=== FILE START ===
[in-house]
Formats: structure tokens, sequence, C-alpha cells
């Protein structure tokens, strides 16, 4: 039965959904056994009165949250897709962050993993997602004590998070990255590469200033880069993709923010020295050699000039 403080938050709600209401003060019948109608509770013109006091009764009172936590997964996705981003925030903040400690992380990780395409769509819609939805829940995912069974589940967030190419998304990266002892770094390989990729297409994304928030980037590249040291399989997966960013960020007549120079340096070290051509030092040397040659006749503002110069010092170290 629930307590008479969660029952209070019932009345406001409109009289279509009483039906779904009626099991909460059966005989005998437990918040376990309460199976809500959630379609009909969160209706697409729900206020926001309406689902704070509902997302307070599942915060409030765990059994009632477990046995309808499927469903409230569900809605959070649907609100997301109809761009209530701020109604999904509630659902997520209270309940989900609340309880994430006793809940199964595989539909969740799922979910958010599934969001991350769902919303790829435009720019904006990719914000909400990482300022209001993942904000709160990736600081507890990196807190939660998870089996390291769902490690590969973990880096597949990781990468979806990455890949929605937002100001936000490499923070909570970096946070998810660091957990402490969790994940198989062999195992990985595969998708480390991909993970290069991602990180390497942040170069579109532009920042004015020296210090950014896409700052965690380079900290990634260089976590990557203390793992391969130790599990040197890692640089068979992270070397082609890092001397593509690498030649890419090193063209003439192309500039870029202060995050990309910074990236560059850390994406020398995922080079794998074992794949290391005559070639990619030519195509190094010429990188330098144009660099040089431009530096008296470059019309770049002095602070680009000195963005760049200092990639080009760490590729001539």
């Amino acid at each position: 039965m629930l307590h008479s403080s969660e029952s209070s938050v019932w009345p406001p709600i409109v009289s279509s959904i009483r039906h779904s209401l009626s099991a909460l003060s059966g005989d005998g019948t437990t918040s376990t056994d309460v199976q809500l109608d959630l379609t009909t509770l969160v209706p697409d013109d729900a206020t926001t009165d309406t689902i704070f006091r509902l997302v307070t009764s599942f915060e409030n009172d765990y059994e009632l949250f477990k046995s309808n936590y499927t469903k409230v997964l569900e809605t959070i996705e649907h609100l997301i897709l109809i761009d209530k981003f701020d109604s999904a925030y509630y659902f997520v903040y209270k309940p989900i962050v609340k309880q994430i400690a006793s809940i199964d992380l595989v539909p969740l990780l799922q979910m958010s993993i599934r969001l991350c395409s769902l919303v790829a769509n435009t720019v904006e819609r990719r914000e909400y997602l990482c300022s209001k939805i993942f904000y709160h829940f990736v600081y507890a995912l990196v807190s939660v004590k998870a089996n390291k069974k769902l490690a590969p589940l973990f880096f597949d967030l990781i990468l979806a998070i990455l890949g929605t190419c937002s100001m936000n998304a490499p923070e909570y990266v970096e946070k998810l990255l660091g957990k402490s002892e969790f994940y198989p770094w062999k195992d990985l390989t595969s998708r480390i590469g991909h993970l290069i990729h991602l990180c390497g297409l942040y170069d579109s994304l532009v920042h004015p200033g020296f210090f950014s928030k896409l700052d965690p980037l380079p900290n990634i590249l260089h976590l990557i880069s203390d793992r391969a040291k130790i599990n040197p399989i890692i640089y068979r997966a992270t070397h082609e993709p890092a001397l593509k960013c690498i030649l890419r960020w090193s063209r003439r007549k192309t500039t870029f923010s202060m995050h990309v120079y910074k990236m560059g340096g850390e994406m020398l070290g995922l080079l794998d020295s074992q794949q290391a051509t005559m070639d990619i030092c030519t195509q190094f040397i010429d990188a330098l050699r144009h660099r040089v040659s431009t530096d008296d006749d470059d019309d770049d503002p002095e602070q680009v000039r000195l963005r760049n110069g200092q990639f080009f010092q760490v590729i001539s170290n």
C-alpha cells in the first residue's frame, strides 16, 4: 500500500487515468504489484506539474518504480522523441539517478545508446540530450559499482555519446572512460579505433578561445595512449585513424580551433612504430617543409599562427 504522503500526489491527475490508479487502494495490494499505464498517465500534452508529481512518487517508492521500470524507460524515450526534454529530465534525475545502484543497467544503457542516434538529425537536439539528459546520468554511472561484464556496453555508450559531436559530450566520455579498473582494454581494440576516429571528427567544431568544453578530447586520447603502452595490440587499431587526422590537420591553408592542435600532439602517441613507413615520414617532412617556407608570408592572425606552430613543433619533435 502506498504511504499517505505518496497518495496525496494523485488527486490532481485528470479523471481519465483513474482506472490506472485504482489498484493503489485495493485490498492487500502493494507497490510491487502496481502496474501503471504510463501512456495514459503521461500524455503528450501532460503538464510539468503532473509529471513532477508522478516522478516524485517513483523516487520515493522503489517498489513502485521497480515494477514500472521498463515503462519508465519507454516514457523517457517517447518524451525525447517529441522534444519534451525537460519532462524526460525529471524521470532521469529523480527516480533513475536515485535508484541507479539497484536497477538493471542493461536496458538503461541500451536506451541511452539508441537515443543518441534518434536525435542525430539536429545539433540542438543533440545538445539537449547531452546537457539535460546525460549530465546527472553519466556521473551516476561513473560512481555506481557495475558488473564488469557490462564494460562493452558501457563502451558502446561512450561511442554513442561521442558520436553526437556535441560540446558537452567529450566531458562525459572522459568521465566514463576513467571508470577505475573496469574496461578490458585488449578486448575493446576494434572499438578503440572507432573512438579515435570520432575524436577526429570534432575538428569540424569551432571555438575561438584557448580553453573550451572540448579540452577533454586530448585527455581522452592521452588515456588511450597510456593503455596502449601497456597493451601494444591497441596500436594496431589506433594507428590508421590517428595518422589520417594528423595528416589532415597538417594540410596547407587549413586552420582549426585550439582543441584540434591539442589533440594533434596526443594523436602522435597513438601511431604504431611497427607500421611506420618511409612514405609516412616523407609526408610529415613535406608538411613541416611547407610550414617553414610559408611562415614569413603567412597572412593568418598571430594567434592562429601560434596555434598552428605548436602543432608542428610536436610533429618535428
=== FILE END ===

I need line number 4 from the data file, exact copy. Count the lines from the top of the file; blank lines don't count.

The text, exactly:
């Amino acid at each position: 039965m629930l307590h008479s403080s969660e029952s209070s938050v019932w009345p406001p709600i409109v009289s279509s959904i009483r039906h779904s209401l009626s099991a909460l003060s059966g005989d005998g019948t437990t918040s376990t056994d309460v199976q809500l109608d959630l379609t009909t509770l969160v209706p697409d013109d729900a206020t926001t009165d309406t689902i704070f006091r509902l997302v307070t009764s599942f915060e409030n009172d765990y059994e009632l949250f477990k046995s309808n936590y499927t469903k409230v997964l569900e809605t959070i996705e649907h609100l997301i897709l109809i761009d209530k981003f701020d109604s999904a925030y509630y659902f997520v903040y209270k309940p989900i962050v609340k309880q994430i400690a006793s809940i199964d992380l595989v539909p969740l990780l799922q979910m958010s993993i599934r969001l991350c395409s769902l919303v790829a769509n435009t720019v904006e819609r990719r914000e909400y997602l990482c300022s209001k939805i993942f904000y709160h829940f990736v600081y507890a995912l990196v807190s939660v004590k998870a089996n390291k069974k769902l490690a590969p589940l973990f880096f597949d967030l990781i990468l979806a998070i990455l890949g929605t190419c937002s100001m936000n998304a490499p923070e909570y990266v970096e946070k998810l990255l660091g957990k402490s002892e969790f994940y198989p770094w062999k195992d990985l390989t595969s998708r480390i590469g991909h993970l290069i990729h991602l990180c390497g297409l942040y170069d579109s994304l532009v920042h004015p200033g020296f210090f950014s928030k896409l700052d965690p980037l380079p900290n990634i590249l260089h976590l990557i880069s203390d793992r391969a040291k130790i599990n040197p399989i890692i640089y068979r997966a992270t070397h082609e993709p890092a001397l593509k960013c690498i030649l890419r960020w090193s063209r003439r007549k192309t500039t870029f923010s202060m995050h990309v120079y910074k990236m560059g340096g850390e994406m020398l070290g995922l080079l794998d020295s074992q794949q290391a051509t005559m070639d990619i030092c030519t195509q190094f040397i010429d990188a330098l050699r144009h660099r040089v040659s431009t530096d008296d006749d470059d019309d770049d503002p002095e602070q680009v000039r000195l963005r760049n110069g200092q990639f080009f010092q760490v590729i001539s170290n």